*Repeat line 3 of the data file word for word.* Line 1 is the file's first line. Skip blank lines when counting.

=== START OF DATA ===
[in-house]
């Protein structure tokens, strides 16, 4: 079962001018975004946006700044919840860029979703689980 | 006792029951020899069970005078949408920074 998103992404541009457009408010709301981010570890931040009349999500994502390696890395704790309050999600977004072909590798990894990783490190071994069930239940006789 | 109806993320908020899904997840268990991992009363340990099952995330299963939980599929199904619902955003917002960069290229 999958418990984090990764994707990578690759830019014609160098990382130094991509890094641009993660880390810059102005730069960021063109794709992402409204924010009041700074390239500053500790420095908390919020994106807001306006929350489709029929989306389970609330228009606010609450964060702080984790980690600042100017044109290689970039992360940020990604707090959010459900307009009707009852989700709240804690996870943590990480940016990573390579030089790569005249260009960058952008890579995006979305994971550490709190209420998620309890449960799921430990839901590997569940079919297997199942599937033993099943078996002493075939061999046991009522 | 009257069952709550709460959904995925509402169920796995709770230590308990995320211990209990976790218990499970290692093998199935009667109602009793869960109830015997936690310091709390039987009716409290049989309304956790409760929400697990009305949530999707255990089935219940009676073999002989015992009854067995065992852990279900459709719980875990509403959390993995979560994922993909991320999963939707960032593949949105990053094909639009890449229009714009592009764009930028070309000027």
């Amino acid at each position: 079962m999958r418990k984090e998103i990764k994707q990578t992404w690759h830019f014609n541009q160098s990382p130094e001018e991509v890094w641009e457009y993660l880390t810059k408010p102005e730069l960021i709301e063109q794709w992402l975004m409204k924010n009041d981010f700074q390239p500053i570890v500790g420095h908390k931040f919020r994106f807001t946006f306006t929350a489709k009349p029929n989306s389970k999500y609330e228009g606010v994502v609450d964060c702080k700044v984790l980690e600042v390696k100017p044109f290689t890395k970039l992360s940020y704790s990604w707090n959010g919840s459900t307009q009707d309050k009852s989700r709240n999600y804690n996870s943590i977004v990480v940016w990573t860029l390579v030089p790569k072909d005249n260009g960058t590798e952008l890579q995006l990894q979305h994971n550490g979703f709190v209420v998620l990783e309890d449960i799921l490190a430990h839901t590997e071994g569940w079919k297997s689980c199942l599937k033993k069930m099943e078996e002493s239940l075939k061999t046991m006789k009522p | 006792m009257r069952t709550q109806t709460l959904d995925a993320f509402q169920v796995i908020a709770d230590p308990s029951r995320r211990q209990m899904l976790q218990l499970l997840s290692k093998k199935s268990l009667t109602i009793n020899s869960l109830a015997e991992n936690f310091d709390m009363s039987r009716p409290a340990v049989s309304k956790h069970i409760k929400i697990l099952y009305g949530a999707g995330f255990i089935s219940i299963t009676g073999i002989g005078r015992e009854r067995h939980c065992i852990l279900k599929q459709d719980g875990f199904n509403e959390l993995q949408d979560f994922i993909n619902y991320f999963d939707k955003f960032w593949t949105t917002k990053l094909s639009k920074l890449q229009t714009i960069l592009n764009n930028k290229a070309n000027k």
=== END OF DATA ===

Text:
């Amino acid at each position: 079962m999958r418990k984090e998103i990764k994707q990578t992404w690759h830019f014609n541009q160098s990382p130094e001018e991509v890094w641009e457009y993660l880390t810059k408010p102005e730069l960021i709301e063109q794709w992402l975004m409204k924010n009041d981010f700074q390239p500053i570890v500790g420095h908390k931040f919020r994106f807001t946006f306006t929350a489709k009349p029929n989306s389970k999500y609330e228009g606010v994502v609450d964060c702080k700044v984790l980690e600042v390696k100017p044109f290689t890395k970039l992360s940020y704790s990604w707090n959010g919840s459900t307009q009707d309050k009852s989700r709240n999600y804690n996870s943590i977004v990480v940016w990573t860029l390579v030089p790569k072909d005249n260009g960058t590798e952008l890579q995006l990894q979305h994971n550490g979703f709190v209420v998620l990783e309890d449960i799921l490190a430990h839901t590997e071994g569940w079919k297997s689980c199942l599937k033993k069930m099943e078996e002493s239940l075939k061999t046991m006789k009522p | 006792m009257r069952t709550q109806t709460l959904d995925a993320f509402q169920v796995i908020a709770d230590p308990s029951r995320r211990q209990m899904l976790q218990l499970l997840s290692k093998k199935s268990l009667t109602i009793n020899s869960l109830a015997e991992n936690f310091d709390m009363s039987r009716p409290a340990v049989s309304k956790h069970i409760k929400i697990l099952y009305g949530a999707g995330f255990i089935s219940i299963t009676g073999i002989g005078r015992e009854r067995h939980c065992i852990l279900k599929q459709d719980g875990f199904n509403e959390l993995q949408d979560f994922i993909n619902y991320f999963d939707k955003f960032w593949t949105t917002k990053l094909s639009k920074l890449q229009t714009i960069l592009n764009n930028k290229a070309n000027k």